I am a Zip Car member, so when I need a car, I get one that way.
I sold my car. In New Haven, if you work within biking distance of work, you can do that, because of buses, trains and Zip Cars for longer trips.
And guess what people ARE doing that. I AM doing that. I DID that. I EXIST and this is my life style. I am not HYPOTHETICAL
I am grateful for the study that showed that biking supports jobs and the economy, but it doesn’t take a study to show the obvious.
Look at the Upper Whalley project. Imagine the same project with better sidewalks, bike lanes, better pedestrian crossings, traffic calming.
Put the two side by side—which is better on an absolute economic basis?
It is obvious. The value of the residential house and commercial properties are increased. C’mon, if able to spend money as you please, would you be more or less likely to buy that house on Whalley Avenue with or without the bike/pedestrian amenities? With of course.
If your diner is located on Whalley, are you likely to do more or less business if cars and bikes pleasantly reach you or only cars pleasantly reach you while bicyclists find it a dangerous, shadeless chore to get there?
This isn’t rocket science. It is obvious stuff.
Another thing that makes bicycle and pedestrian arguments so powerful is that they go hand in hand with walkable, human scale street-scapes which benefits cities ten fold economically. EVERYONE knows that. People WANT to live in such environments MORE. DUH. This is simple stuff. What people have to get, is it also is ESSENTIAL stuff, because lives depend on it too.
Upper Whalley is a death trap designed on the notion that streets exist sole as Eisenhower- era civil defense emergency evacuation routes and NOTHING ELSE. They can be that and EVERYTHING else.
Property values are higher in these places, customer bases are more voluminous and in a city like New Haven that is racing towards alternative transportation at a rate that is almost unprecedented, only Neanderthals fail to acknowledge and respond properly. It is OBVIOUS. It is SELF EVIDENT.
Every five-year-old kid gets it, especially if it means his parents will let him ride his bike to the candy shop, and I promise you, on these idiotic roads the DOT shoves down our throats, they won’t.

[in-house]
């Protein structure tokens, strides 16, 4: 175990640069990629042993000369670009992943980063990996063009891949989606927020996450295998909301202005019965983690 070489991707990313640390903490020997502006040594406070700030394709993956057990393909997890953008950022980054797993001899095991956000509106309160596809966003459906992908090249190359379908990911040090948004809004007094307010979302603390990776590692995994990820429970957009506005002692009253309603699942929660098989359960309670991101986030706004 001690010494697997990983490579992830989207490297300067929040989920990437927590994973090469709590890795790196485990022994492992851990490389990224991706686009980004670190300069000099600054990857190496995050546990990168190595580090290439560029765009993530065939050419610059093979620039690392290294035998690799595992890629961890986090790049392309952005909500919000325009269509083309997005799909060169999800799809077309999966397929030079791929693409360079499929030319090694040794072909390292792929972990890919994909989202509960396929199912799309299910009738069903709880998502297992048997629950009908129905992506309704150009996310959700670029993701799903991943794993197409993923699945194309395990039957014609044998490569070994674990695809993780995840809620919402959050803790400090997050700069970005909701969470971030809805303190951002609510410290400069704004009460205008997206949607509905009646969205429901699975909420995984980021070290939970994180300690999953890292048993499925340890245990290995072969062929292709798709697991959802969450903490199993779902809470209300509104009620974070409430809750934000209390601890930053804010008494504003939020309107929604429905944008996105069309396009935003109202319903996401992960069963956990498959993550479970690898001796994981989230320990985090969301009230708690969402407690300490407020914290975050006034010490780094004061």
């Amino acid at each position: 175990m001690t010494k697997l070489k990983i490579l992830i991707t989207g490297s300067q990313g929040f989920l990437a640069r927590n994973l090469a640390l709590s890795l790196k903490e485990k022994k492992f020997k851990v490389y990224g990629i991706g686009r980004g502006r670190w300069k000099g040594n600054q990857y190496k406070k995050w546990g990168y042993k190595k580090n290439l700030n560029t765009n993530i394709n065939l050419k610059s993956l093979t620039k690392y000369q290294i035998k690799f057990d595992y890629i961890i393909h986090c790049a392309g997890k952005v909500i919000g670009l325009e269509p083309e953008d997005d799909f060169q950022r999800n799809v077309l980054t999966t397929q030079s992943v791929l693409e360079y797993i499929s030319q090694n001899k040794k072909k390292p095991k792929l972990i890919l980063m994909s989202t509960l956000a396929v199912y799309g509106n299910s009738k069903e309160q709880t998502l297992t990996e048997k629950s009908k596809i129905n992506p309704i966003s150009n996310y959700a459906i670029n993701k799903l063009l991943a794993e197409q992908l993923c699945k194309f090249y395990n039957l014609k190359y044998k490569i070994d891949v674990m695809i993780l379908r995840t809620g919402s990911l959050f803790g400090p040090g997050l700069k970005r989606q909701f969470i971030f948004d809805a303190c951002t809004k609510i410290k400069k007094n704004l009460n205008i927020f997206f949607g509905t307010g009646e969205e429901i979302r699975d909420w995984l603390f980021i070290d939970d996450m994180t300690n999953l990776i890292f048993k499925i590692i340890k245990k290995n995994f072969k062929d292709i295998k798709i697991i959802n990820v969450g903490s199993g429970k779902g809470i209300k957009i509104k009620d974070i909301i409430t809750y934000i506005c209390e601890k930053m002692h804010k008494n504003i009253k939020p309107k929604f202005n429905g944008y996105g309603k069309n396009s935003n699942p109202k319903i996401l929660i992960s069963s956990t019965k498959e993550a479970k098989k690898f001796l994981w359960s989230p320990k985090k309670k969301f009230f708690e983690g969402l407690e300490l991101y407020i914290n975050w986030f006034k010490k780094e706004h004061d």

And as a sometime car driver, I can tell you that I don’t even like driving cars on these shadeless, creepy, unattractive streets, never mind bike or walk them.
even automobilers don’t like them.
DOT could have met every single one of its goals on Upper Whalley, not compromised a single one, by doing it differently. it would have been wider, safer and repaved, just like it is, plus all else.
posted by: J on June 21, 2011 7:19pm
If one of you brain trusts can explain how cycling is feasible for me, a traveling auditor, with a commute from New Haven to North Haven to Waterbury and then up to Hartford while carrying a laptop bag, lunch bag, 2 cell phones-personal and business, I would REALLY appreciate it. Before you go OMG EVERY ONE NEEDS TO CYCLE CAUSE CARS ARE EVIL, try thinking about other people and what their daily needs are.
posted by: Livesinfairhaven on June 21, 2011 7:29pm
Great comments. Thanks for the common sense plus I’m still chuckling. Maybe you should run for mayor, I’d vote for you.
posted by: Dennis on June 21, 2011 8:30pm
If something isn’t done about the pot holes soon in New Haven we will all have to ride bikes anywhere we go.
Fix what we have first before we spend for more.
posted by: William Kurtz on June 21, 2011 9:17pm
You’re right; a bicycle is not the best choice for a vehicle with which to rush your child or wife to the doctor. Neither is your personal automobile; if someone that close to you is in the throes of an illness serious enough to require rushing to medical attention, please call an ambulance. Ambulance drivers are equipped and trained to maneuver through traffic at high speeds; in such an emotional moment, you, likely, are not.
posted by: Morris Cove Mom on June 21, 2011 11:08pm
Way to go, Streever and the ECC! When will the State, and other cities, understand and adopt New Haven’s great cyclist movement? When will they understand that bicycles and cars share the road?
I really balk at Redeker’s claim that 12,500 jobs will be created in the next 5 years of this project. Most will be on a temporary basis, to finish this project, and do not reflect a permanent change in the job situation around here.
posted by: Threefifths on June 22, 2011 7:03am
How about lanes for people who travel like this.There should have the same rights on the roads as the bikers.